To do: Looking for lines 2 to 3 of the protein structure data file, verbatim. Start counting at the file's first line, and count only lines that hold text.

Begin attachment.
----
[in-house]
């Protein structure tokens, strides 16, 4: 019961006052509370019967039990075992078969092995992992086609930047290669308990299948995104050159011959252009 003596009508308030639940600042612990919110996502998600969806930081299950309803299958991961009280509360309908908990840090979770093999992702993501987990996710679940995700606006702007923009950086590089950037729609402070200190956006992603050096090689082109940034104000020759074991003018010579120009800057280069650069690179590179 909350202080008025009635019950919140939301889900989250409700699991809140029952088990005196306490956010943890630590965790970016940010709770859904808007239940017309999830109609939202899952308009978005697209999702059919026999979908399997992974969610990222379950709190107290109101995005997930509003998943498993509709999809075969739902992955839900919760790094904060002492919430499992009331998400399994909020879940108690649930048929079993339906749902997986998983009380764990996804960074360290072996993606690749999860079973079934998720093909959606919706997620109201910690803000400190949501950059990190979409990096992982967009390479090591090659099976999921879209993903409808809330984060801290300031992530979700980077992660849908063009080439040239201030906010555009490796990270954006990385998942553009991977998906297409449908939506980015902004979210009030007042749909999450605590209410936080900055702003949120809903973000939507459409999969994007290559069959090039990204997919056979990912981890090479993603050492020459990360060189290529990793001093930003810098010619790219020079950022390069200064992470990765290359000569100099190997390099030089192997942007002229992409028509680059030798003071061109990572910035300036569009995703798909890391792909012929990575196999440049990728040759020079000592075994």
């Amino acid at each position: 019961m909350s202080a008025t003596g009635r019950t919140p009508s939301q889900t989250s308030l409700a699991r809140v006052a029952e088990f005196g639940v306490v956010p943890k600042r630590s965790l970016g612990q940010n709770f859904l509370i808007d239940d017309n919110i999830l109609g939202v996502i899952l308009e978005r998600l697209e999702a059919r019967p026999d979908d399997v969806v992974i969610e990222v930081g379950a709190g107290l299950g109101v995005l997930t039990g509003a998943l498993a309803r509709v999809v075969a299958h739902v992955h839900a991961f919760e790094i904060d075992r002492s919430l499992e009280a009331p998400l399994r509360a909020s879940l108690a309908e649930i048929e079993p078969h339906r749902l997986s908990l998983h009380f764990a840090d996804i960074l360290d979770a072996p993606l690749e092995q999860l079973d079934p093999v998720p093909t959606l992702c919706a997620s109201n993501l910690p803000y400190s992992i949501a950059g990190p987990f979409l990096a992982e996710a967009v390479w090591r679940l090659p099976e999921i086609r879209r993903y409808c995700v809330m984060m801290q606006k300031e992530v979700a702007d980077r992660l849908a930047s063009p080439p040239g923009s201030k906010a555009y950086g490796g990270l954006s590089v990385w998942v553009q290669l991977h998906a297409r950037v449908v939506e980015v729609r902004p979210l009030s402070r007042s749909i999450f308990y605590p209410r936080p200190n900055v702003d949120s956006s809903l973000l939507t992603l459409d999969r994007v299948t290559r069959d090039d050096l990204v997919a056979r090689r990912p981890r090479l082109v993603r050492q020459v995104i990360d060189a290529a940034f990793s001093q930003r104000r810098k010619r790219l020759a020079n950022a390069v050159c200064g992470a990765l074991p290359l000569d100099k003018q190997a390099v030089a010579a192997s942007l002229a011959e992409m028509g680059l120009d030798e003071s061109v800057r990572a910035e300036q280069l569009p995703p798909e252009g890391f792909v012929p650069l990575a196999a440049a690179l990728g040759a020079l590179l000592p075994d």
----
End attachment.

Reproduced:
């Protein structure tokens, strides 16, 4: 019961006052509370019967039990075992078969092995992992086609930047290669308990299948995104050159011959252009 003596009508308030639940600042612990919110996502998600969806930081299950309803299958991961009280509360309908908990840090979770093999992702993501987990996710679940995700606006702007923009950086590089950037729609402070200190956006992603050096090689082109940034104000020759074991003018010579120009800057280069650069690179590179 909350202080008025009635019950919140939301889900989250409700699991809140029952088990005196306490956010943890630590965790970016940010709770859904808007239940017309999830109609939202899952308009978005697209999702059919026999979908399997992974969610990222379950709190107290109101995005997930509003998943498993509709999809075969739902992955839900919760790094904060002492919430499992009331998400399994909020879940108690649930048929079993339906749902997986998983009380764990996804960074360290072996993606690749999860079973079934998720093909959606919706997620109201910690803000400190949501950059990190979409990096992982967009390479090591090659099976999921879209993903409808809330984060801290300031992530979700980077992660849908063009080439040239201030906010555009490796990270954006990385998942553009991977998906297409449908939506980015902004979210009030007042749909999450605590209410936080900055702003949120809903973000939507459409999969994007290559069959090039990204997919056979990912981890090479993603050492020459990360060189290529990793001093930003810098010619790219020079950022390069200064992470990765290359000569100099190997390099030089192997942007002229992409028509680059030798003071061109990572910035300036569009995703798909890391792909012929990575196999440049990728040759020079000592075994």
């Amino acid at each position: 019961m909350s202080a008025t003596g009635r019950t919140p009508s939301q889900t989250s308030l409700a699991r809140v006052a029952e088990f005196g639940v306490v956010p943890k600042r630590s965790l970016g612990q940010n709770f859904l509370i808007d239940d017309n919110i999830l109609g939202v996502i899952l308009e978005r998600l697209e999702a059919r019967p026999d979908d399997v969806v992974i969610e990222v930081g379950a709190g107290l299950g109101v995005l997930t039990g509003a998943l498993a309803r509709v999809v075969a299958h739902v992955h839900a991961f919760e790094i904060d075992r002492s919430l499992e009280a009331p998400l399994r509360a909020s879940l108690a309908e649930i048929e079993p078969h339906r749902l997986s908990l998983h009380f764990a840090d996804i960074l360290d979770a072996p993606l690749e092995q999860l079973d079934p093999v998720p093909t959606l992702c919706a997620s109201n993501l910690p803000y400190s992992i949501a950059g990190p987990f979409l990096a992982e996710a967009v390479w090591r679940l090659p099976e999921i086609r879209r993903y409808c995700v809330m984060m801290q606006k300031e992530v979700a702007d980077r992660l849908a930047s063009p080439p040239g923009s201030k906010a555009y950086g490796g990270l954006s590089v990385w998942v553009q290669l991977h998906a297409r950037v449908v939506e980015v729609r902004p979210l009030s402070r007042s749909i999450f308990y605590p209410r936080p200190n900055v702003d949120s956006s809903l973000l939507t992603l459409d999969r994007v299948t290559r069959d090039d050096l990204v997919a056979r090689r990912p981890r090479l082109v993603r050492q020459v995104i990360d060189a290529a940034f990793s001093q930003r104000r810098k010619r790219l020759a020079n950022a390069v050159c200064g992470a990765l074991p290359l000569d100099k003018q190997a390099v030089a010579a192997s942007l002229a011959e992409m028509g680059l120009d030798e003071s061109v800057r990572a910035e300036q280069l569009p995703p798909e252009g890391f792909v012929p650069l990575a196999a440049a690179l990728g040759a020079l590179l000592p075994d």